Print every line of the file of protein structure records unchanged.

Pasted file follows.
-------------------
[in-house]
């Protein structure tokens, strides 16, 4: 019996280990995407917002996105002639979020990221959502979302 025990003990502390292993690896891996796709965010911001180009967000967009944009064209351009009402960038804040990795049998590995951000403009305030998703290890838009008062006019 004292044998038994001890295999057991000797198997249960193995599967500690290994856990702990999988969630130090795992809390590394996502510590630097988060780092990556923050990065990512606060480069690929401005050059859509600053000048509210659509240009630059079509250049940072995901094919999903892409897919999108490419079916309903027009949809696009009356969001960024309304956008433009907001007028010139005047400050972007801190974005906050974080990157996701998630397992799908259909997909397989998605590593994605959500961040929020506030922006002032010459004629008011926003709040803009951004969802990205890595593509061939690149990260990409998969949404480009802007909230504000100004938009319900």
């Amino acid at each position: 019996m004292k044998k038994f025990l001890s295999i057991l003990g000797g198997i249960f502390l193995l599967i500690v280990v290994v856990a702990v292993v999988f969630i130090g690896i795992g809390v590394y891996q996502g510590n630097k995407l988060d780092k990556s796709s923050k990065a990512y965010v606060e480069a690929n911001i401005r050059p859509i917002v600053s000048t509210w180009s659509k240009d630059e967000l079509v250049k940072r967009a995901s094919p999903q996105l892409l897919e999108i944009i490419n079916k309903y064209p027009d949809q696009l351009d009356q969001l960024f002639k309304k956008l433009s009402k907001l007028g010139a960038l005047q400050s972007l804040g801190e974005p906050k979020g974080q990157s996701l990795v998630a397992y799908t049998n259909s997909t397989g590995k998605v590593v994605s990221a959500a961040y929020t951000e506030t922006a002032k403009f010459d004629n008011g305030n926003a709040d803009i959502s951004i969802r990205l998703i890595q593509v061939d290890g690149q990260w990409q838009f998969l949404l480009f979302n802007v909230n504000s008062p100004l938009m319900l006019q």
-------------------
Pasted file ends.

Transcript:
[in-house]
């Protein structure tokens, strides 16, 4: 019996280990995407917002996105002639979020990221959502979302 025990003990502390292993690896891996796709965010911001180009967000967009944009064209351009009402960038804040990795049998590995951000403009305030998703290890838009008062006019 004292044998038994001890295999057991000797198997249960193995599967500690290994856990702990999988969630130090795992809390590394996502510590630097988060780092990556923050990065990512606060480069690929401005050059859509600053000048509210659509240009630059079509250049940072995901094919999903892409897919999108490419079916309903027009949809696009009356969001960024309304956008433009907001007028010139005047400050972007801190974005906050974080990157996701998630397992799908259909997909397989998605590593994605959500961040929020506030922006002032010459004629008011926003709040803009951004969802990205890595593509061939690149990260990409998969949404480009802007909230504000100004938009319900």
């Amino acid at each position: 019996m004292k044998k038994f025990l001890s295999i057991l003990g000797g198997i249960f502390l193995l599967i500690v280990v290994v856990a702990v292993v999988f969630i130090g690896i795992g809390v590394y891996q996502g510590n630097k995407l988060d780092k990556s796709s923050k990065a990512y965010v606060e480069a690929n911001i401005r050059p859509i917002v600053s000048t509210w180009s659509k240009d630059e967000l079509v250049k940072r967009a995901s094919p999903q996105l892409l897919e999108i944009i490419n079916k309903y064209p027009d949809q696009l351009d009356q969001l960024f002639k309304k956008l433009s009402k907001l007028g010139a960038l005047q400050s972007l804040g801190e974005p906050k979020g974080q990157s996701l990795v998630a397992y799908t049998n259909s997909t397989g590995k998605v590593v994605s990221a959500a961040y929020t951000e506030t922006a002032k403009f010459d004629n008011g305030n926003a709040d803009i959502s951004i969802r990205l998703i890595q593509v061939d290890g690149q990260w990409q838009f998969l949404l480009f979302n802007v909230n504000s008062p100004l938009m319900l006019q």